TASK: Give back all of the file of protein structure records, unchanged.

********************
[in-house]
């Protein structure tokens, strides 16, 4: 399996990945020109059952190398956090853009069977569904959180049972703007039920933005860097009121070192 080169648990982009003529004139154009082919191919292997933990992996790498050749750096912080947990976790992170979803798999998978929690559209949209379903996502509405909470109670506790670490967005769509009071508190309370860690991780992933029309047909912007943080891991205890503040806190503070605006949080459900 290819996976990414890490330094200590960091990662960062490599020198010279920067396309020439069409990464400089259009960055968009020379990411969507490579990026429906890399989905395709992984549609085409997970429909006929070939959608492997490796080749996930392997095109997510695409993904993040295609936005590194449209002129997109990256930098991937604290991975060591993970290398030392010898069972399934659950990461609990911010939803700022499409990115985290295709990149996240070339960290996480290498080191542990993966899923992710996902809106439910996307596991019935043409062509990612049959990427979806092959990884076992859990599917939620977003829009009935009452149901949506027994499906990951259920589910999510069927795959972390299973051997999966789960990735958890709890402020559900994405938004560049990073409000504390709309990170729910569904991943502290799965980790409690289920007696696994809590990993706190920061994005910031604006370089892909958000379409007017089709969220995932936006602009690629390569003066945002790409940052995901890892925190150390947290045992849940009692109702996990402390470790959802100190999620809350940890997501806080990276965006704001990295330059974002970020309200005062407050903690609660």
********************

[in-house]
């Protein structure tokens, strides 16, 4: 399996990945020109059952190398956090853009069977569904959180049972703007039920933005860097009121070192 080169648990982009003529004139154009082919191919292997933990992996790498050749750096912080947990976790992170979803798999998978929690559209949209379903996502509405909470109670506790670490967005769509009071508190309370860690991780992933029309047909912007943080891991205890503040806190503070605006949080459900 290819996976990414890490330094200590960091990662960062490599020198010279920067396309020439069409990464400089259009960055968009020379990411969507490579990026429906890399989905395709992984549609085409997970429909006929070939959608492997490796080749996930392997095109997510695409993904993040295609936005590194449209002129997109990256930098991937604290991975060591993970290398030392010898069972399934659950990461609990911010939803700022499409990115985290295709990149996240070339960290996480290498080191542990993966899923992710996902809106439910996307596991019935043409062509990612049959990427979806092959990884076992859990599917939620977003829009009935009452149901949506027994499906990951259920589910999510069927795959972390299973051997999966789960990735958890709890402020559900994405938004560049990073409000504390709309990170729910569904991943502290799965980790409690289920007696696994809590990993706190920061994005910031604006370089892909958000379409007017089709969220995932936006602009690629390569003066945002790409940052995901890892925190150390947290045992849940009692109702996990402390470790959802100190999620809350940890997501806080990276965006704001990295330059974002970020309200005062407050903690609660």